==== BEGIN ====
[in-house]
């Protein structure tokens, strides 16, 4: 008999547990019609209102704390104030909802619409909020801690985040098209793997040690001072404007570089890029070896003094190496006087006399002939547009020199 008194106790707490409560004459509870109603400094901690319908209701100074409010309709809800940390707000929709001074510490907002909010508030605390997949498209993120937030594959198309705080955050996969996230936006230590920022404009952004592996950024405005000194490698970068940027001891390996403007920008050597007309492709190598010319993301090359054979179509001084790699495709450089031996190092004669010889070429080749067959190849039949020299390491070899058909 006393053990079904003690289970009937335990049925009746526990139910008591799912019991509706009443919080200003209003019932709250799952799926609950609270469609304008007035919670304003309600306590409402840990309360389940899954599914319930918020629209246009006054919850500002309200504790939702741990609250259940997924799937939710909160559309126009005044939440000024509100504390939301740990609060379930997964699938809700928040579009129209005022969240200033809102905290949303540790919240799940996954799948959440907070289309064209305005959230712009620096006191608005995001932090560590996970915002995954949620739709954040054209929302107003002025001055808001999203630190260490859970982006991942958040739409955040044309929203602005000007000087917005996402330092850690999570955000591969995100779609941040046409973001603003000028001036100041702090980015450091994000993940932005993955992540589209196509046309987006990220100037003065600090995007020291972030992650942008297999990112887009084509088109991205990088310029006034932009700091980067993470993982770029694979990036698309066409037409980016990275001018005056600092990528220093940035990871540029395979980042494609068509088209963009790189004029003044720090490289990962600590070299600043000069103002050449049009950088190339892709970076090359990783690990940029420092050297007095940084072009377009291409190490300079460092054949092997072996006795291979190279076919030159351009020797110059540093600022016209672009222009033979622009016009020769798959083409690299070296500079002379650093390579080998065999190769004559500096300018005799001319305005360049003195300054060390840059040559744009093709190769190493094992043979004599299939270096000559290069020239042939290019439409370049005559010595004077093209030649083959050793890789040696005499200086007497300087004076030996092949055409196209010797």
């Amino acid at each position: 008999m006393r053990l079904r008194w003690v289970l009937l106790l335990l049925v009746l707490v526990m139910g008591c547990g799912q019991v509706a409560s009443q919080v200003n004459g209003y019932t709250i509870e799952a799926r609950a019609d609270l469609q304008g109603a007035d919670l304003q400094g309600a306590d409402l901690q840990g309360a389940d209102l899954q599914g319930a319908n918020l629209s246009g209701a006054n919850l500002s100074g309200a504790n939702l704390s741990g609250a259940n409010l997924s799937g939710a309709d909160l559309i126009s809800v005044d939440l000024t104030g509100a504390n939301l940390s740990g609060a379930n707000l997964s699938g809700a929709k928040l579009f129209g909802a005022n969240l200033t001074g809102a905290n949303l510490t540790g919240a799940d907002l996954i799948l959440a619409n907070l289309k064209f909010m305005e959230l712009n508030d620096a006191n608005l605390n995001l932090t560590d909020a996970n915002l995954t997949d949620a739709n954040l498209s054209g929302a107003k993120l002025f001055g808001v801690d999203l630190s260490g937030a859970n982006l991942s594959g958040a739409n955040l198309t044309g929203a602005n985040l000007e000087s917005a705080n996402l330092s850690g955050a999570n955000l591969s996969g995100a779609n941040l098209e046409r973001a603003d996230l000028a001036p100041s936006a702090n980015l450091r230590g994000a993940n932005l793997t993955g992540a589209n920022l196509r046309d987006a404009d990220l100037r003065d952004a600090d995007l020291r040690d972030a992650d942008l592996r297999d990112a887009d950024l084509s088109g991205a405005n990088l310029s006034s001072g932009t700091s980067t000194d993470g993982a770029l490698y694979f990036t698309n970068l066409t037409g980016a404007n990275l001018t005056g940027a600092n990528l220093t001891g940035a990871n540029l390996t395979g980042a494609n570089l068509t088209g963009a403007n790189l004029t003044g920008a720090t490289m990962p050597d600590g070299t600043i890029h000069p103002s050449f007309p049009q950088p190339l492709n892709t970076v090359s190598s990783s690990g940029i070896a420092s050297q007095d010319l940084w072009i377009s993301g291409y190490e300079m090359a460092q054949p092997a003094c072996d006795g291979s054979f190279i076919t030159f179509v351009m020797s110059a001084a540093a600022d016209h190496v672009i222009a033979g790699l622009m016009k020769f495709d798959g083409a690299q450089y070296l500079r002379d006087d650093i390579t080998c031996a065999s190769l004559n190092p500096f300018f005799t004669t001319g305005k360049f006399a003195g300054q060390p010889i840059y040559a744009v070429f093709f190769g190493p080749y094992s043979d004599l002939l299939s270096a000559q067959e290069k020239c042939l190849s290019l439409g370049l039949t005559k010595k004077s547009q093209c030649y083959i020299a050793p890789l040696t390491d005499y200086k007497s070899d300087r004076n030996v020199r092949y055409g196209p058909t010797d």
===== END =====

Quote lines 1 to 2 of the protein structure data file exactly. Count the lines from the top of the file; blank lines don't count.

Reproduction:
[in-house]
């Protein structure tokens, strides 16, 4: 008999547990019609209102704390104030909802619409909020801690985040098209793997040690001072404007570089890029070896003094190496006087006399002939547009020199 008194106790707490409560004459509870109603400094901690319908209701100074409010309709809800940390707000929709001074510490907002909010508030605390997949498209993120937030594959198309705080955050996969996230936006230590920022404009952004592996950024405005000194490698970068940027001891390996403007920008050597007309492709190598010319993301090359054979179509001084790699495709450089031996190092004669010889070429080749067959190849039949020299390491070899058909 006393053990079904003690289970009937335990049925009746526990139910008591799912019991509706009443919080200003209003019932709250799952799926609950609270469609304008007035919670304003309600306590409402840990309360389940899954599914319930918020629209246009006054919850500002309200504790939702741990609250259940997924799937939710909160559309126009005044939440000024509100504390939301740990609060379930997964699938809700928040579009129209005022969240200033809102905290949303540790919240799940996954799948959440907070289309064209305005959230712009620096006191608005995001932090560590996970915002995954949620739709954040054209929302107003002025001055808001999203630190260490859970982006991942958040739409955040044309929203602005000007000087917005996402330092850690999570955000591969995100779609941040046409973001603003000028001036100041702090980015450091994000993940932005993955992540589209196509046309987006990220100037003065600090995007020291972030992650942008297999990112887009084509088109991205990088310029006034932009700091980067993470993982770029694979990036698309066409037409980016990275001018005056600092990528220093940035990871540029395979980042494609068509088209963009790189004029003044720090490289990962600590070299600043000069103002050449049009950088190339892709970076090359990783690990940029420092050297007095940084072009377009291409190490300079460092054949092997072996006795291979190279076919030159351009020797110059540093600022016209672009222009033979622009016009020769798959083409690299070296500079002379650093390579080998065999190769004559500096300018005799001319305005360049003195300054060390840059040559744009093709190769190493094992043979004599299939270096000559290069020239042939290019439409370049005559010595004077093209030649083959050793890789040696005499200086007497300087004076030996092949055409196209010797």